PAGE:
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Timeline of West Virginia: Civil War and Statehood
Undated
June 1861


Richmond Enquirer
June 11, 1861

From Barbour County.

[Correspondence of the Richmond Enquirer.]

PHILLIPPI, BARBOUR CO., VA.
May 24, 1861

I wrote you some weeks ago an account of affairs here. Since that time great events have taken place here and elsewhere. The election which severed the relations of Virginia with the Old Ape’s Government has passed away, and Virginia stands once more “redeemed, regenerated and disenthralled.” Once more she stands forth, free from the shackles of tyranny, and the voices of 150,000 freemen have resounded throughout her broad domain, that sink or swim, live or die, they will stand by her, and by the South.

This county has gone for secession by a large majority. Col. Johnson (secessionist) is elected over Teter, (Union.) to the Legislature.

I wrote to you, in my former article, that Col. Sturm would be elected Captain of the Meadowville Volunteers. He has be elected; and his company has already been mustered into service. They have been quartered here for several days, as are also Capt. Reger’s Company.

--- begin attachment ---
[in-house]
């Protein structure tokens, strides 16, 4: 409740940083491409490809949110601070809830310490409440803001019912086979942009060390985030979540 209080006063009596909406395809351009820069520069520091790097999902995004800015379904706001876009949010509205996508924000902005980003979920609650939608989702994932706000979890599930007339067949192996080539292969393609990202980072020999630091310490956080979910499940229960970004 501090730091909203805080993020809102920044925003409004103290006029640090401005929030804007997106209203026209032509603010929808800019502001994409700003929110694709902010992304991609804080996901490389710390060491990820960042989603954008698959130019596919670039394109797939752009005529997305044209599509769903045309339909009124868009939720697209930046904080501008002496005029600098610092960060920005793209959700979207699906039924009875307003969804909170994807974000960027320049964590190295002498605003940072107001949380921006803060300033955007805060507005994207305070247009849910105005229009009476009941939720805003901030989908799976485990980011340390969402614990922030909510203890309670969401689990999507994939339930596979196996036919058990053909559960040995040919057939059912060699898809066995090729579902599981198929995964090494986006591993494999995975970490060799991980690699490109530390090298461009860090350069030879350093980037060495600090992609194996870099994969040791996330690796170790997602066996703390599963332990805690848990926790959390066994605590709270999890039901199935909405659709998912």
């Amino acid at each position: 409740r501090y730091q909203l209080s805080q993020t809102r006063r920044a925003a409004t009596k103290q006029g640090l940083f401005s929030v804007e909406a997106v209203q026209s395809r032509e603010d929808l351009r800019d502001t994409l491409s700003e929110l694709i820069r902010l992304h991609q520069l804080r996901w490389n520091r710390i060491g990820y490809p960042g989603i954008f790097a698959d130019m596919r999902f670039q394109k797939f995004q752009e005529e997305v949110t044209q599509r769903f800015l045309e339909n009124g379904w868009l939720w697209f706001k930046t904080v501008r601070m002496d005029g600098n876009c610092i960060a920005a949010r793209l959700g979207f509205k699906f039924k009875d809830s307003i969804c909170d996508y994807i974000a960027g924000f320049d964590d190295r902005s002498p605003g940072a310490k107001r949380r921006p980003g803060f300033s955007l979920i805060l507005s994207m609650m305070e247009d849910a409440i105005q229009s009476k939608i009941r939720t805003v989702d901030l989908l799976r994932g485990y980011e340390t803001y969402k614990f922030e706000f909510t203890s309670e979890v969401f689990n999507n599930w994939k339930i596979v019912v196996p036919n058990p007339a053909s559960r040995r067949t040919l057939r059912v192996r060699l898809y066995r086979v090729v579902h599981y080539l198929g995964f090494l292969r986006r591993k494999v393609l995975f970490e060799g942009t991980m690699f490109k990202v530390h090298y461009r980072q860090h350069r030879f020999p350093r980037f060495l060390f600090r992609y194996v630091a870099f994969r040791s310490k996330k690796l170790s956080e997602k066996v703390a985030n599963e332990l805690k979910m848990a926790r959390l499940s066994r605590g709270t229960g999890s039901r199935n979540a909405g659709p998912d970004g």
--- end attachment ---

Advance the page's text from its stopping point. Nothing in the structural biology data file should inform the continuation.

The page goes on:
The troops from Pendleton and Augusta, numbering about 400, arrived here yesterday noon, and left in the evening for Grafton, which place they arrived at during the night.

The demonstration here on the arrival of these troops was very imposing. They expressed themselves much pleased at the reception they met from the people of Barbour.

Capt. Jenkins’ fine Cavalry Company, (of this county,) accompanied these troops to Grafton. To day two companies from Pocahontas County arrived here, on their way to Grafton. They will leave for that place to night or tomorrow. Captain Sturm’s and Reger’s companies will go with them. I must not forget to state that these two latter companies were presented with flags by the ladies of this place today. And I will say that there are no more patriotic women on earth than in Barbour. For nearly two weeks they have strained nerve in making uniforms for the volunteers, I feel satisfied that the “Barbour Grays” and “Mountain Guards” will prove themselves worthy of the confidence and the smiles of the ladies, whose encouragement has aided them so materially.

Other companies are being formed in this county.

I will write you next from Grafton.

Yours, & c.,
Mort. C. Johnson


Timeline of West Virginia: Civil War and Statehood: Undated: June 1861

West Virginia Archives and History